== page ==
This is now my fourth trip to Milano but each time there are three things that are always guaranteed to take my breath away:
The sight of La Scala across the Piazza della Scala
The Duomo as you enter the Piazza from any direction.
- This time of year Milano is a city of roses. I was amazed by the varieties available in neighborhood plant stores and more by the beds of them that served as medians on the city streets.
The second of the many courtyards of the Castello - its an incredible complex.
A stunning example of woodworking - a left click will give you a close up of the incredible detailing.
- I had never been to the Castello Sforzesco though how I could miss the enormous fortress and its great park in the middle of the city I'm not sure. There are seven museums plus the fortress to explore - for only E3.00 ($4.50) - and it was crowded last Saturday. I managed three of the museums - Ancient Art, the Pinacoteca and the Furnishings - before I got museum fatigue. Maybe I'll get a chance to see more the next trip back.
- It may be its fashion centre but Milano also has to be the botox capital of Italy, if not Europe. I have never seen so many bloated lips and stretched brows in my life. Sadly one is reminded of an exchange from Sheridan’s The School for Scandal:
Lady Sneerwell: ... and surely that’s better than the careless manner in which the Widow Ochre caulks her wrinkles.
Sir Benjamin Backbite: Nay, now, Lady Sneerwell, you are severe upon the widow. Come, come, ’tis not that she paints so ill — but, when she has finished her face, she joins it on so badly to her neck, that she looks like a mended statute, in which the connoisseur may see at once that the head is modern, though the trunk’s antique.
- The boxes (palchi) at La Scala were never meant for comfort; small, narrow and cramped they are an effort to extract the highest price from the maximum number of people under the guise of old-world romance. And though I still get a certain thrill as the crow-black garbed, gold chained usher unlocks the door to give me access to my place, after sitting for 90 minutes in a slightly contorted position to get a full view of the stage I greatly envy those in the orchestra who have paid the same price or even the gallery who have paid considerably less. I felt particularly sorry for the gentleman behind me who spent most of the performance on his feet craning to get a view of the stage. And though I recall doing exactly the same thing one evening at the Palais Garnier in Paris I don’t recall paying E120.00 ($180.00) for the privilege.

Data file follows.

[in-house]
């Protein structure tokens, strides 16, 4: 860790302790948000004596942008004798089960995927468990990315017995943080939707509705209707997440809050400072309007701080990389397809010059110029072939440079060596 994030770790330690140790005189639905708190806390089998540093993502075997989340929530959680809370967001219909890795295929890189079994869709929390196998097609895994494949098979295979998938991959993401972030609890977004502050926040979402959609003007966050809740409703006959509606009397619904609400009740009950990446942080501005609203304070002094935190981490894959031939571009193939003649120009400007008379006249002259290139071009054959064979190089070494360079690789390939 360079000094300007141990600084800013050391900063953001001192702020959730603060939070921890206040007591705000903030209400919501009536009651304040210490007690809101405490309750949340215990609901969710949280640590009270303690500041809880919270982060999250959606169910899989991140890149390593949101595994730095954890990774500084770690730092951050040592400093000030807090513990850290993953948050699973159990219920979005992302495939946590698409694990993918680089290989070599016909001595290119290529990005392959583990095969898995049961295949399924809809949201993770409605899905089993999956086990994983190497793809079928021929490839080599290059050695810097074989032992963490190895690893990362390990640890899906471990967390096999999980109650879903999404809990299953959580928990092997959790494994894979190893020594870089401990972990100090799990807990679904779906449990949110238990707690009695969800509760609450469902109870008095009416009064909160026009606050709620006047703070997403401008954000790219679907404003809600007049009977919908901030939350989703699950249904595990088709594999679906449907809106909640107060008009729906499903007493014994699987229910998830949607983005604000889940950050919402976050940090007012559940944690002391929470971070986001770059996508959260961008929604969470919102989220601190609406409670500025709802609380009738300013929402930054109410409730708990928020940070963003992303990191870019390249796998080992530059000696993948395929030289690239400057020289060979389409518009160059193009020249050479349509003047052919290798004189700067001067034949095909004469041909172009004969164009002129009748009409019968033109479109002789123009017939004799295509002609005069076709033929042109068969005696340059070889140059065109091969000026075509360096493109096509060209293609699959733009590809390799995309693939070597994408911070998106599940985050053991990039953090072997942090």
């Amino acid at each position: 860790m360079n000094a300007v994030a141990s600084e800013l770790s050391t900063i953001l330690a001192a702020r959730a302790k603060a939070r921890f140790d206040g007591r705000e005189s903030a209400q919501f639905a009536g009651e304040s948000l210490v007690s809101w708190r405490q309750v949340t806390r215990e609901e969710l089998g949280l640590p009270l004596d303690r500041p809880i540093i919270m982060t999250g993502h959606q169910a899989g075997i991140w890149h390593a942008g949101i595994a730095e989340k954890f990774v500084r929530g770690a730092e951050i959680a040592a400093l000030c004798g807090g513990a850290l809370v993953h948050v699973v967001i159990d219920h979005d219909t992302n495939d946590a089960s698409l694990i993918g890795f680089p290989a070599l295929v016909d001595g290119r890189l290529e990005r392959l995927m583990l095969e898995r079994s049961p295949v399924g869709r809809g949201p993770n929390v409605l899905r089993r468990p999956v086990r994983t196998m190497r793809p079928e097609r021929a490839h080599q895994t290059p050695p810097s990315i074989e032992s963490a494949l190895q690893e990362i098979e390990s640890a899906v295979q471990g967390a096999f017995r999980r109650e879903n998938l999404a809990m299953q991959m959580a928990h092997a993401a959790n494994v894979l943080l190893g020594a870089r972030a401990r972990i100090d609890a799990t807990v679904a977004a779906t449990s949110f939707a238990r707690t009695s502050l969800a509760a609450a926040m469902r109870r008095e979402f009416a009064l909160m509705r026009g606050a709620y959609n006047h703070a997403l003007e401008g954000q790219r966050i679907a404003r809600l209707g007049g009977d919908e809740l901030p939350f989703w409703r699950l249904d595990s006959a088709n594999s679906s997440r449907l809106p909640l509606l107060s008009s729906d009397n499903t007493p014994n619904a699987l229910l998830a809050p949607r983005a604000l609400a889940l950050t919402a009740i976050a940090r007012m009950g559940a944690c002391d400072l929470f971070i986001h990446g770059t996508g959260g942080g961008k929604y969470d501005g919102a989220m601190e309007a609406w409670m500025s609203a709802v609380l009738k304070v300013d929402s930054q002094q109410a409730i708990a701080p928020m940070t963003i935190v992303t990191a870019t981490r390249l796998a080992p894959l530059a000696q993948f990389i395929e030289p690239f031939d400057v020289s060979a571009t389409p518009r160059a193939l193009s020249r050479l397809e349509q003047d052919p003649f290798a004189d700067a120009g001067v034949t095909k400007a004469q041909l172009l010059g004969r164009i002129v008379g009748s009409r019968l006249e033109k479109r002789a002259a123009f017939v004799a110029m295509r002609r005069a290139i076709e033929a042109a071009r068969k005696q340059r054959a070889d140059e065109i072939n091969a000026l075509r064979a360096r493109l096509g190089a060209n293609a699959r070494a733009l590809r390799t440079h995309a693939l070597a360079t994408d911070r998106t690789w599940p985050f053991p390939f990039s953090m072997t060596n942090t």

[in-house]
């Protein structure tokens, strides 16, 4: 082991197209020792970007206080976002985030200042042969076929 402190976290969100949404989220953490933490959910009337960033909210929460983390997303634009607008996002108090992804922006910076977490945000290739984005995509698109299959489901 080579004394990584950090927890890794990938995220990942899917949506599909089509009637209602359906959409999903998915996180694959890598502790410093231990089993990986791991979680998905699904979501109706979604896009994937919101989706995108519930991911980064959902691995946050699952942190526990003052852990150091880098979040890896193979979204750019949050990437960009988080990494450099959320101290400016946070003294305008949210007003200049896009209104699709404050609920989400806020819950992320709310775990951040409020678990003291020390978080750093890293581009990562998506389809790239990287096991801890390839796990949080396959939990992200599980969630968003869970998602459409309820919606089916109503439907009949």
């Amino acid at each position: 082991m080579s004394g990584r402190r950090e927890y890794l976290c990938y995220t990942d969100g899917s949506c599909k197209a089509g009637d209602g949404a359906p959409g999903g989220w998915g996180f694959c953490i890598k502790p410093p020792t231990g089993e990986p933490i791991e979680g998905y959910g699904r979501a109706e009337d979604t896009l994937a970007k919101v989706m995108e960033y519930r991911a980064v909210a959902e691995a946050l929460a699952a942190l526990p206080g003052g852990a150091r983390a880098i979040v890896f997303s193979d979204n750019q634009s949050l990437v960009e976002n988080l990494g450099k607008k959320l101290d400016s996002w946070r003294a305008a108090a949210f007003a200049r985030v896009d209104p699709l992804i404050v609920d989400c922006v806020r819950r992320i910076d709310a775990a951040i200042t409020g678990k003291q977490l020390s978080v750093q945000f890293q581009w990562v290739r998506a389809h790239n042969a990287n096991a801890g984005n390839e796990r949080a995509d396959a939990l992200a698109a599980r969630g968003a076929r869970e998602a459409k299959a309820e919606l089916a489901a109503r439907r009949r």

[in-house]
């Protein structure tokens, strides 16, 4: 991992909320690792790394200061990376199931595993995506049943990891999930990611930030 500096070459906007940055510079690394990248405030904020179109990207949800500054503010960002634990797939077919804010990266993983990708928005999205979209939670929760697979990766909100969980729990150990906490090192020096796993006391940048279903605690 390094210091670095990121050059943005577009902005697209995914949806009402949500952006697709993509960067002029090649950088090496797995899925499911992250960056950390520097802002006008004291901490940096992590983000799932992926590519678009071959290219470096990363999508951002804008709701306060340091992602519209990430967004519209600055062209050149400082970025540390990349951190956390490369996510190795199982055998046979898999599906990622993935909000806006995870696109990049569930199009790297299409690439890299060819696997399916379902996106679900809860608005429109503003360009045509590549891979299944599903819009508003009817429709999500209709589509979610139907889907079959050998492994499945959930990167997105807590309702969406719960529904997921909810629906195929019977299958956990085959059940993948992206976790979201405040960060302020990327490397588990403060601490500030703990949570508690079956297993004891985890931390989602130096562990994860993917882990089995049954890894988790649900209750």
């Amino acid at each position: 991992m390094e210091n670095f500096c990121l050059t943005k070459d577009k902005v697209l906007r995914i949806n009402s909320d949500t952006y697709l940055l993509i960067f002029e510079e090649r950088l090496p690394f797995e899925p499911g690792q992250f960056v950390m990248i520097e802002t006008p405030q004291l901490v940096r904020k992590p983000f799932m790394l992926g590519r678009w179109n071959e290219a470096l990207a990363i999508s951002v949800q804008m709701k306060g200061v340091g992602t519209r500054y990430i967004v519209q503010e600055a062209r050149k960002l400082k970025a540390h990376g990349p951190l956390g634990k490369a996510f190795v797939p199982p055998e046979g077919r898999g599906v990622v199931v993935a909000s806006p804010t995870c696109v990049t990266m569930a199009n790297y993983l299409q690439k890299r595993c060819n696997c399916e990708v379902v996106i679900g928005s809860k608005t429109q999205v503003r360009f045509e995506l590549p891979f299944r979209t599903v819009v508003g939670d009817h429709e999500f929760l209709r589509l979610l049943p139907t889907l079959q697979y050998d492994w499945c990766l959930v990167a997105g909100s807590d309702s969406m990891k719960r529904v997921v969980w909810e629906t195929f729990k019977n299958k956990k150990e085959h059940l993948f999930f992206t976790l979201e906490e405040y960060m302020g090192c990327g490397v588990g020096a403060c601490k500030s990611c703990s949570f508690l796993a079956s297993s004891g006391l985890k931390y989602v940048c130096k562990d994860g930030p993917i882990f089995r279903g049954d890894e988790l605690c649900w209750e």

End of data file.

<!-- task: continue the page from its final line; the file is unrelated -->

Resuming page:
The one pleasure a palco can give you is good company. And I had good company on Friday evening: a charming - and I might add for the lady, beautiful older woman - couple from Cannes and a gentleman from Aix-en-Provence. We spent the evening sharing memories and opinions of singers, festivals and music in fractured French, Italian and English - it was polyglot but we all spoke the language of opera and it added great social pleasure to a musically pleasurable evening.
- It is incredible that the washrooms at the elegant Savini in the Galleria, which charges E19 for a Chicken Caesar, were a disgusting mess - to the point where I would not use them; while those at MacDonald's across the way, which charges considerably less for the same thing, are spotless. There is something to be said for corporate standards.
- As I was walking towards Piazza San Marco a little girl - maybe 8 years old - in a blue church scout uniform came running up to me. Proffering a small bag of homemade cookies she rather rapidly and breathlessly tried to explain that she was selling them for her scout group. When I told her I spoke French or English but not much Italian it didn't stop her for a mintue. She just slowed down a bit and tried to remember how to count in French. They cost "une ... deux ... (her friend nudged her and whispered "trois") trois!" I only had a five euro note and I gave it to her. Again she struggled to tell me she owed me deux euros. As she ran to get change I called over to the leader that it was okay, I didn’t want the change. That little girl’s efforts to communicate were worth much more than two euros. A lesson I should learn.